RAF Fairford marks 75 years, reconnects with the local community
By CHRISTOPHER DENNIS | Stars and Stripes | Published: September 8, 2019
RAF FAIRFORD, England – More than 750 people from the local community visited RAF Fairford in a Friday event aimed at strengthening ties with their American neighbors.
The 75th Anniversary Heritage Day was an open-house style event. The base hasn’t had such a gathering in almost a decade.
“Throughout all the change, whether there have been hundreds stationed here or only a few, the town of Fairford and surrounding community has been woven into our mission set. You have fed our airmen, educated our children, contributed to our decisions and provided communities and friendships for our families” said Lt. Col. Joseph Knothe, 420th Air Base commander.
RAF Fairford opened in 1944 in preparation for the D-Day landings and has been home to a number of functions, including a test area for the Concorde, birthplace for the RAF Red Arrows and is now a forward bomber operating base.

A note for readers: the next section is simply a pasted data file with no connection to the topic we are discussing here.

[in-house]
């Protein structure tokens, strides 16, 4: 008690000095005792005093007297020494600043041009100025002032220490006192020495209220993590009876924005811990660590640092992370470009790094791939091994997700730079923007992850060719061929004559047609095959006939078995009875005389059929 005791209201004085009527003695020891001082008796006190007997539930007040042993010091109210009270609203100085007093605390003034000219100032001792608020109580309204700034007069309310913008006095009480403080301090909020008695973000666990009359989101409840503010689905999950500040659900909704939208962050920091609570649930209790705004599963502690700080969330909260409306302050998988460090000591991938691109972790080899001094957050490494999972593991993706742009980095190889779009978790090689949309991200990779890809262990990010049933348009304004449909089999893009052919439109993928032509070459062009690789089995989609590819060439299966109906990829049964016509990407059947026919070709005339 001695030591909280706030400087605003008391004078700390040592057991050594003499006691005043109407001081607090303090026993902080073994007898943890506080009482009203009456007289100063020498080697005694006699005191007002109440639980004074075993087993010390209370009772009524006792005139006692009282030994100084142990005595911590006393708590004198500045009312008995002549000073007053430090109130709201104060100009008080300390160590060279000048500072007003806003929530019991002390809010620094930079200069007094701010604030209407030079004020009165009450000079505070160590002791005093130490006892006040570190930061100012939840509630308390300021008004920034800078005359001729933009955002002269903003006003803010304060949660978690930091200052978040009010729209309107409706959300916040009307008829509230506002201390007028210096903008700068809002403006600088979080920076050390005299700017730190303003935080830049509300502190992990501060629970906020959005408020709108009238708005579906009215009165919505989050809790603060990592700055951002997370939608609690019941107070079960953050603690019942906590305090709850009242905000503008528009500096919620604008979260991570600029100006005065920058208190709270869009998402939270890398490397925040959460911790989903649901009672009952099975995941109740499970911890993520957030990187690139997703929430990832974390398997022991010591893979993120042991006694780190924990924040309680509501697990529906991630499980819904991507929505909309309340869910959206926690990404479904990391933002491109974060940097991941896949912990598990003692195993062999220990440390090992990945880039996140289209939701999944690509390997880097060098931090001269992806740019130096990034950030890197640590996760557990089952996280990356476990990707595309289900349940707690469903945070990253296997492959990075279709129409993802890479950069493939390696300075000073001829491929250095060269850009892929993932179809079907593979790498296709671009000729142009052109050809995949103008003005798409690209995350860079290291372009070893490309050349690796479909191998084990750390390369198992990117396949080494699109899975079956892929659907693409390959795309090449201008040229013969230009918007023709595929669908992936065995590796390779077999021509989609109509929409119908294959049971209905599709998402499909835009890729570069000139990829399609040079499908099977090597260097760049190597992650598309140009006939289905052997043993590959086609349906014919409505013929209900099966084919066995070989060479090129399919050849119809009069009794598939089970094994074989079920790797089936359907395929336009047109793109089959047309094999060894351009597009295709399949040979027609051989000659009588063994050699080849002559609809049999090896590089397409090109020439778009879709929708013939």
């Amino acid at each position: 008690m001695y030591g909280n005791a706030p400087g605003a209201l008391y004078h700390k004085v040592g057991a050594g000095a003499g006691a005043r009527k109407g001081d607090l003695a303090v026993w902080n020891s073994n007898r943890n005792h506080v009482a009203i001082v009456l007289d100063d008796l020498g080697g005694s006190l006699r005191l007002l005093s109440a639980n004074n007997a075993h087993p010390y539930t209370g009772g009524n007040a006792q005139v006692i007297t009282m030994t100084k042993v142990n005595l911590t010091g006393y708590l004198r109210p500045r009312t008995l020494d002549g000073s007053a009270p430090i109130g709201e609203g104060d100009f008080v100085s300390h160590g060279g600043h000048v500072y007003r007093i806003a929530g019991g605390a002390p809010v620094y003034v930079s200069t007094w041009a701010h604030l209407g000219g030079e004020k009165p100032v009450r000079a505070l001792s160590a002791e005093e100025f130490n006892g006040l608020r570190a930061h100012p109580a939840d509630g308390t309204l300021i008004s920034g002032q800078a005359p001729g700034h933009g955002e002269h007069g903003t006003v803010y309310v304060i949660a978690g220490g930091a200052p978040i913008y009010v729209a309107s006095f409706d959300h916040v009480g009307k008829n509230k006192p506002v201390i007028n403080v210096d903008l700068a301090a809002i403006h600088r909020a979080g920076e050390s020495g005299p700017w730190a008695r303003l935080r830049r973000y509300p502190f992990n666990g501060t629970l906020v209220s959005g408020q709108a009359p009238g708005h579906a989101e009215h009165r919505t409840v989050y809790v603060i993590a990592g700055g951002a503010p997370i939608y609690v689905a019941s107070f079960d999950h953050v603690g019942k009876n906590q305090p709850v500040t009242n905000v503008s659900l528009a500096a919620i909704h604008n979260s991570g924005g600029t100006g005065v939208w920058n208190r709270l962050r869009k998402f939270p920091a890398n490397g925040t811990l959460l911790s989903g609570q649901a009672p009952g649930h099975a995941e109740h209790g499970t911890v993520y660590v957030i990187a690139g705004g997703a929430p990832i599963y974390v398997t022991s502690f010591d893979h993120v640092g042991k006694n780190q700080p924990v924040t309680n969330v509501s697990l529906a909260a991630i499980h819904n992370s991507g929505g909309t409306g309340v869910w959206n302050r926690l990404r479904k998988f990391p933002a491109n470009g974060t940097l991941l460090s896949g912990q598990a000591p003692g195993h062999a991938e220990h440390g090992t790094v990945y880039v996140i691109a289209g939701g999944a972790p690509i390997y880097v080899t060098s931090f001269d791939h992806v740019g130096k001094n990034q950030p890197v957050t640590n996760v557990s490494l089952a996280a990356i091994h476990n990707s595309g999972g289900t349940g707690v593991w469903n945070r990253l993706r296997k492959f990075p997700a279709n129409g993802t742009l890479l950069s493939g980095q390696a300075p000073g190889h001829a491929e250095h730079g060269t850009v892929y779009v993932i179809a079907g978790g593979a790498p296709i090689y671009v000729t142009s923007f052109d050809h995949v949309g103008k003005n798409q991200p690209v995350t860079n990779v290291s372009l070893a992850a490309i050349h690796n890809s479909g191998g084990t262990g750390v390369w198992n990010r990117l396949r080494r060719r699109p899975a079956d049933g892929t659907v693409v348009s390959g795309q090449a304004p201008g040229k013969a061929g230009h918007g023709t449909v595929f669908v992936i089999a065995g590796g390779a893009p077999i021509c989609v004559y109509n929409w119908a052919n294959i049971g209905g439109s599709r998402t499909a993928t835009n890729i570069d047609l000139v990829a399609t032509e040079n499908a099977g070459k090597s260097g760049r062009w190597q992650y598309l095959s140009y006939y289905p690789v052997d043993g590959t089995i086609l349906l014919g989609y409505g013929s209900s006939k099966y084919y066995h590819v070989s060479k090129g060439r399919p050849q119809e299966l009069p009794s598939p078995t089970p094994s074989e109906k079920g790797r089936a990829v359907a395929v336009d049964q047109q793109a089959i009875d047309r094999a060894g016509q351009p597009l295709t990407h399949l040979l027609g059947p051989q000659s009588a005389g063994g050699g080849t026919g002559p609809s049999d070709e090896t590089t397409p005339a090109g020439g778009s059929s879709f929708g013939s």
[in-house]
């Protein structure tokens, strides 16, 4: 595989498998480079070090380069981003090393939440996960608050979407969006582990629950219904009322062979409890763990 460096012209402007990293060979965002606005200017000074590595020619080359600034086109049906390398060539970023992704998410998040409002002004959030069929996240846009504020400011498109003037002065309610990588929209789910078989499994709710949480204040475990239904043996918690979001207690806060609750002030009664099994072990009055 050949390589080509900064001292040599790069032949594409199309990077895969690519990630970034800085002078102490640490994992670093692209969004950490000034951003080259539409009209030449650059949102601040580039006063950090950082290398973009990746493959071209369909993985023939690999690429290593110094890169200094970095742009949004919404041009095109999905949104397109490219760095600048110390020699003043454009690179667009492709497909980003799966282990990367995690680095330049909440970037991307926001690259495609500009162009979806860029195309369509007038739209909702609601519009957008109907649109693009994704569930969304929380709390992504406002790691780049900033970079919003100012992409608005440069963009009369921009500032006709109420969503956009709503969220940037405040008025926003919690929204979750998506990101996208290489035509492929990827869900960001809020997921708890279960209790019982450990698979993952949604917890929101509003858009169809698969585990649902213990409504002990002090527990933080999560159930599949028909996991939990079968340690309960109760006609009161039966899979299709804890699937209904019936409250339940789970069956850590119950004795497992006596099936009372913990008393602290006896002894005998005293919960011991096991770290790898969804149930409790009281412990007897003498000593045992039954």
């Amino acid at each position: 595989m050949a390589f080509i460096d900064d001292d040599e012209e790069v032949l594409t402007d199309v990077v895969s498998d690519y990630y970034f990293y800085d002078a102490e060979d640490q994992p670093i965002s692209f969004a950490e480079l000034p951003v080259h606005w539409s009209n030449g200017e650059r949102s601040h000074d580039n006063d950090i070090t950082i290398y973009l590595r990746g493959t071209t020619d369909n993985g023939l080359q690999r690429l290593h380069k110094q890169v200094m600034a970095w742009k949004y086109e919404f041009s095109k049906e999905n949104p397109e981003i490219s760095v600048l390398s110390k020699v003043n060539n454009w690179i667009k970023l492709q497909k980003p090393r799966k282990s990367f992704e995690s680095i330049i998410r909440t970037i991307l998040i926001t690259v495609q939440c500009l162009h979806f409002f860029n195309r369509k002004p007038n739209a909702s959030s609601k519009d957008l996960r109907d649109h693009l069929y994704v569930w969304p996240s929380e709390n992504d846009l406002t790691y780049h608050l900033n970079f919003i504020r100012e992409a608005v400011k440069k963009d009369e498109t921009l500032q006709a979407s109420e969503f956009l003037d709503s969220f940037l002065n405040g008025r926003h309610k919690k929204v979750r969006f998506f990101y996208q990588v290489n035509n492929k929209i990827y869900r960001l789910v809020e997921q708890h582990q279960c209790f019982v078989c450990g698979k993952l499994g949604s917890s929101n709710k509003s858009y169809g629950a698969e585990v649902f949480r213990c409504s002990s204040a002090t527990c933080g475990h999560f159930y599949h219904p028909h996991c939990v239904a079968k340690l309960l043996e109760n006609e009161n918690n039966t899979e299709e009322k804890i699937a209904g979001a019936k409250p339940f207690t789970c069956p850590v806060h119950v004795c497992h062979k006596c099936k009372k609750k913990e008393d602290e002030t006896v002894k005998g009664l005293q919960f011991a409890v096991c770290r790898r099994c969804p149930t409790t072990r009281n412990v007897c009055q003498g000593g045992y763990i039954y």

Army Willys MB “Jeeps" and other World War II memorabilia were on display and longtime community members offered airmen and visitors history of the base.
A single B-52 that had just arrived at RAF Fairford to participate in training exercises from 307th Bomb Wing, Barksdale Air Force Base, La., and one of the three B-2 Bombers from the 509th Bomb Wing, Whiteman Air Force Base, Mo., were an added bonus to the event, said Jenny Collyer, base community relations adviser.
RAF Fairford is normally not an easy base for visitors to access and that’s not likely to change as the base adds more roles in the next few years.
Knothe commands about 350 airmen on base.
“I suggested this idea to Lt. Col. Knothe as a way of reconnecting with the community after so many years without the U.S. Air Force,” Collyer said.
The European Infrastructure Consolidation will see the base expand to approximately 800 to 900 personnel when the 95th Reconnaissance Squadron transitions in the mid-2020s, Knothe said.
Originally, the Friday event was only meant to include 150 people and a barbeque, but local interest grew.
The open house drew in school children from the local primary school and made an impression on them.
“It’s an interesting event of how we can all see different planes and different ways the RAF base has developed over the years,” said Lewis Drabwell ,10, a sixth-grade student from Fairford Primary school.